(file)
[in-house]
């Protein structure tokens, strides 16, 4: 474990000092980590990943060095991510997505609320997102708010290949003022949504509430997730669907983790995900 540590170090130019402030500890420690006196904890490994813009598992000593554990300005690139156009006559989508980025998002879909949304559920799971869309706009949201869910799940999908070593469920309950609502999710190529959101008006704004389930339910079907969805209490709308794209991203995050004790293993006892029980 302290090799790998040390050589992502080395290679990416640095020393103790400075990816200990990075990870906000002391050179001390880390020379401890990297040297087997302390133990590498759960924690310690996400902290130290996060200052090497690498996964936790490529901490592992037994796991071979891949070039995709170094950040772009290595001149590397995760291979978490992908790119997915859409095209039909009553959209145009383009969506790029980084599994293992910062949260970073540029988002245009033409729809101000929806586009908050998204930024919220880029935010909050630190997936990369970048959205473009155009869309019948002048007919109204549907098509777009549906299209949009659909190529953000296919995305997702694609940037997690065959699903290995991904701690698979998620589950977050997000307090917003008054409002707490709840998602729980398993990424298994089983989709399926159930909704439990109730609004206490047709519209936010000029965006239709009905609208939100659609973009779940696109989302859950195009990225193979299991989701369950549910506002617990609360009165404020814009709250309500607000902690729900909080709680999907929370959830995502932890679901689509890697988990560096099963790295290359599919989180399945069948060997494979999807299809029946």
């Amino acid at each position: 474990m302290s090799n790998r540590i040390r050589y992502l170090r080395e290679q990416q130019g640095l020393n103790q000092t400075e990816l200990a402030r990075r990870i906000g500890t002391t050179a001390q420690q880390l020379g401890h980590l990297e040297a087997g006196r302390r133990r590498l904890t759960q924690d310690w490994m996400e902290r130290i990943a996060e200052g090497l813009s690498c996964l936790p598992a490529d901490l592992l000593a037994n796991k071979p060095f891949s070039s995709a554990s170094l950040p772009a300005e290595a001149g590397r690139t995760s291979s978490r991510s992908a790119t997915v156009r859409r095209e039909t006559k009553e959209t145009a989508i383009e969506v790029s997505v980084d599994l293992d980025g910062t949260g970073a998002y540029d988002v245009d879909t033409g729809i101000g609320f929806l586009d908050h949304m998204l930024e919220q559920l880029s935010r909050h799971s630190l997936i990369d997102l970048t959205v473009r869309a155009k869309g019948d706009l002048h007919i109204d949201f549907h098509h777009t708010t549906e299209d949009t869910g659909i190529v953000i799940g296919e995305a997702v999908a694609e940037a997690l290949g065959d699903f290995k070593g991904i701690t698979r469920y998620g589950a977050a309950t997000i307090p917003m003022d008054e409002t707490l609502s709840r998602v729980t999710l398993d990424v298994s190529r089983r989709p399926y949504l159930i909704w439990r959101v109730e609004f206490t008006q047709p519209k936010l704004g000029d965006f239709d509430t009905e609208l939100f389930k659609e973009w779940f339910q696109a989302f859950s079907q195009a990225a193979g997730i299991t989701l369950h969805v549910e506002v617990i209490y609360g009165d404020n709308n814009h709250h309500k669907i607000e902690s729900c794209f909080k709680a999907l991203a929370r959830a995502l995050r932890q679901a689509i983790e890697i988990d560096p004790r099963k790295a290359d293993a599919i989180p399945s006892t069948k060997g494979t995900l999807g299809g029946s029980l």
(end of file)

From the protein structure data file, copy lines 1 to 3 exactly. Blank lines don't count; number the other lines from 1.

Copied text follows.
[in-house]
């Protein structure tokens, strides 16, 4: 474990000092980590990943060095991510997505609320997102708010290949003022949504509430997730669907983790995900 540590170090130019402030500890420690006196904890490994813009598992000593554990300005690139156009006559989508980025998002879909949304559920799971869309706009949201869910799940999908070593469920309950609502999710190529959101008006704004389930339910079907969805209490709308794209991203995050004790293993006892029980 302290090799790998040390050589992502080395290679990416640095020393103790400075990816200990990075990870906000002391050179001390880390020379401890990297040297087997302390133990590498759960924690310690996400902290130290996060200052090497690498996964936790490529901490592992037994796991071979891949070039995709170094950040772009290595001149590397995760291979978490992908790119997915859409095209039909009553959209145009383009969506790029980084599994293992910062949260970073540029988002245009033409729809101000929806586009908050998204930024919220880029935010909050630190997936990369970048959205473009155009869309019948002048007919109204549907098509777009549906299209949009659909190529953000296919995305997702694609940037997690065959699903290995991904701690698979998620589950977050997000307090917003008054409002707490709840998602729980398993990424298994089983989709399926159930909704439990109730609004206490047709519209936010000029965006239709009905609208939100659609973009779940696109989302859950195009990225193979299991989701369950549910506002617990609360009165404020814009709250309500607000902690729900909080709680999907929370959830995502932890679901689509890697988990560096099963790295290359599919989180399945069948060997494979999807299809029946």
């Amino acid at each position: 474990m302290s090799n790998r540590i040390r050589y992502l170090r080395e290679q990416q130019g640095l020393n103790q000092t400075e990816l200990a402030r990075r990870i906000g500890t002391t050179a001390q420690q880390l020379g401890h980590l990297e040297a087997g006196r302390r133990r590498l904890t759960q924690d310690w490994m996400e902290r130290i990943a996060e200052g090497l813009s690498c996964l936790p598992a490529d901490l592992l000593a037994n796991k071979p060095f891949s070039s995709a554990s170094l950040p772009a300005e290595a001149g590397r690139t995760s291979s978490r991510s992908a790119t997915v156009r859409r095209e039909t006559k009553e959209t145009a989508i383009e969506v790029s997505v980084d599994l293992d980025g910062t949260g970073a998002y540029d988002v245009d879909t033409g729809i101000g609320f929806l586009d908050h949304m998204l930024e919220q559920l880029s935010r909050h799971s630190l997936i990369d997102l970048t959205v473009r869309a155009k869309g019948d706009l002048h007919i109204d949201f549907h098509h777009t708010t549906e299209d949009t869910g659909i190529v953000i799940g296919e995305a997702v999908a694609e940037a997690l290949g065959d699903f290995k070593g991904i701690t698979r469920y998620g589950a977050a309950t997000i307090p917003m003022d008054e409002t707490l609502s709840r998602v729980t999710l398993d990424v298994s190529r089983r989709p399926y949504l159930i909704w439990r959101v109730e609004f206490t008006q047709p519209k936010l704004g000029d965006f239709d509430t009905e609208l939100f389930k659609e973009w779940f339910q696109a989302f859950s079907q195009a990225a193979g997730i299991t989701l369950h969805v549910e506002v617990i209490y609360g009165d404020n709308n814009h709250h309500k669907i607000e902690s729900c794209f909080k709680a999907l991203a929370r959830a995502l995050r932890q679901a689509i983790e890697i988990d560096p004790r099963k790295a290359d293993a599919i989180p399945s006892t069948k060997g494979t995900l999807g299809g029946s029980l």